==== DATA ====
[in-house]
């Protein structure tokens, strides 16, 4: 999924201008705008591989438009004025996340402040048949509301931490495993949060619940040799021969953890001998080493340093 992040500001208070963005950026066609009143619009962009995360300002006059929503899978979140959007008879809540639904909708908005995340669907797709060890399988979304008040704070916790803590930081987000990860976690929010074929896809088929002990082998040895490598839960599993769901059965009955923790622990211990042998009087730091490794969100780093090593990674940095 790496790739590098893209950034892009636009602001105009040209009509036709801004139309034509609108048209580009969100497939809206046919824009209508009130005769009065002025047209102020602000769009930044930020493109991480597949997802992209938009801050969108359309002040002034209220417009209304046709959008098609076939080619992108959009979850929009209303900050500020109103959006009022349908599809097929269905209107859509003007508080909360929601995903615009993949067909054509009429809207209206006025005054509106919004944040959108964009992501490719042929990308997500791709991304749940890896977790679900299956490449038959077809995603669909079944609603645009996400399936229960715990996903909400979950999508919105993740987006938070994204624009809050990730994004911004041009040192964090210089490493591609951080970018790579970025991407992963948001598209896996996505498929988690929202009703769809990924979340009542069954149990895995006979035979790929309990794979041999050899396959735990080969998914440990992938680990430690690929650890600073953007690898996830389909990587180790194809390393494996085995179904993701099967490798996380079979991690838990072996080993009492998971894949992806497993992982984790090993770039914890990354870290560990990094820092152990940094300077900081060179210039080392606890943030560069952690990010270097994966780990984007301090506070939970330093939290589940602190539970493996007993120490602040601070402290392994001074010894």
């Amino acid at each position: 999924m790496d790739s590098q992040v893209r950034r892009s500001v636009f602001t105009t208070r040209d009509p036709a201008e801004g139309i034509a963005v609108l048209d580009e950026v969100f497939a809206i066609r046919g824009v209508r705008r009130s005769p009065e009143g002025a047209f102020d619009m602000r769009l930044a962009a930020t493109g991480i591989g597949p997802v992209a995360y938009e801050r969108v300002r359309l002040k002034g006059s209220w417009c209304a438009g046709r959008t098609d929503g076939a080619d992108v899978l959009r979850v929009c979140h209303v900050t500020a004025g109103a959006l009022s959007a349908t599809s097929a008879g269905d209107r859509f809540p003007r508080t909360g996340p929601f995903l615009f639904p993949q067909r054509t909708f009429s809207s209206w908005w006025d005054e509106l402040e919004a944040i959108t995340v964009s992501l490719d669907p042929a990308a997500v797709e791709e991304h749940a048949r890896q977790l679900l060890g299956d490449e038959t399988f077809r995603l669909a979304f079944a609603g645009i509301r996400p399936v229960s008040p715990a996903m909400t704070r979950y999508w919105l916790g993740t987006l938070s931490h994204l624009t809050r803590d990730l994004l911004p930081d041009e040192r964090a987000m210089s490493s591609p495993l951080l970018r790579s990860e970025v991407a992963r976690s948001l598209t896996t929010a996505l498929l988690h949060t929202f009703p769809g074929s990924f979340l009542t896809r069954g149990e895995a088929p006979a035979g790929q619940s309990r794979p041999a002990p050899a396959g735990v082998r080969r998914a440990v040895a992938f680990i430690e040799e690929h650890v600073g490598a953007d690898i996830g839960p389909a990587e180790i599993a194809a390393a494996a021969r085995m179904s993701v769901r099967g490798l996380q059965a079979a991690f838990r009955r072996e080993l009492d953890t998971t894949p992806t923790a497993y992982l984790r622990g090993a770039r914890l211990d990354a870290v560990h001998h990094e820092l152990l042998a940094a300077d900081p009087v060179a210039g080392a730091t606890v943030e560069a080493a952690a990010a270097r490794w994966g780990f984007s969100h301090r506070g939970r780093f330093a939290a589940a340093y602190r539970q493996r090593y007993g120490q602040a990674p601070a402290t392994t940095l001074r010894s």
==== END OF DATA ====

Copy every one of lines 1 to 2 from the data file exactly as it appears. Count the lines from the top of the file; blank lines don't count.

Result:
[in-house]
């Protein structure tokens, strides 16, 4: 999924201008705008591989438009004025996340402040048949509301931490495993949060619940040799021969953890001998080493340093 992040500001208070963005950026066609009143619009962009995360300002006059929503899978979140959007008879809540639904909708908005995340669907797709060890399988979304008040704070916790803590930081987000990860976690929010074929896809088929002990082998040895490598839960599993769901059965009955923790622990211990042998009087730091490794969100780093090593990674940095 790496790739590098893209950034892009636009602001105009040209009509036709801004139309034509609108048209580009969100497939809206046919824009209508009130005769009065002025047209102020602000769009930044930020493109991480597949997802992209938009801050969108359309002040002034209220417009209304046709959008098609076939080619992108959009979850929009209303900050500020109103959006009022349908599809097929269905209107859509003007508080909360929601995903615009993949067909054509009429809207209206006025005054509106919004944040959108964009992501490719042929990308997500791709991304749940890896977790679900299956490449038959077809995603669909079944609603645009996400399936229960715990996903909400979950999508919105993740987006938070994204624009809050990730994004911004041009040192964090210089490493591609951080970018790579970025991407992963948001598209896996996505498929988690929202009703769809990924979340009542069954149990895995006979035979790929309990794979041999050899396959735990080969998914440990992938680990430690690929650890600073953007690898996830389909990587180790194809390393494996085995179904993701099967490798996380079979991690838990072996080993009492998971894949992806497993992982984790090993770039914890990354870290560990990094820092152990940094300077900081060179210039080392606890943030560069952690990010270097994966780990984007301090506070939970330093939290589940602190539970493996007993120490602040601070402290392994001074010894």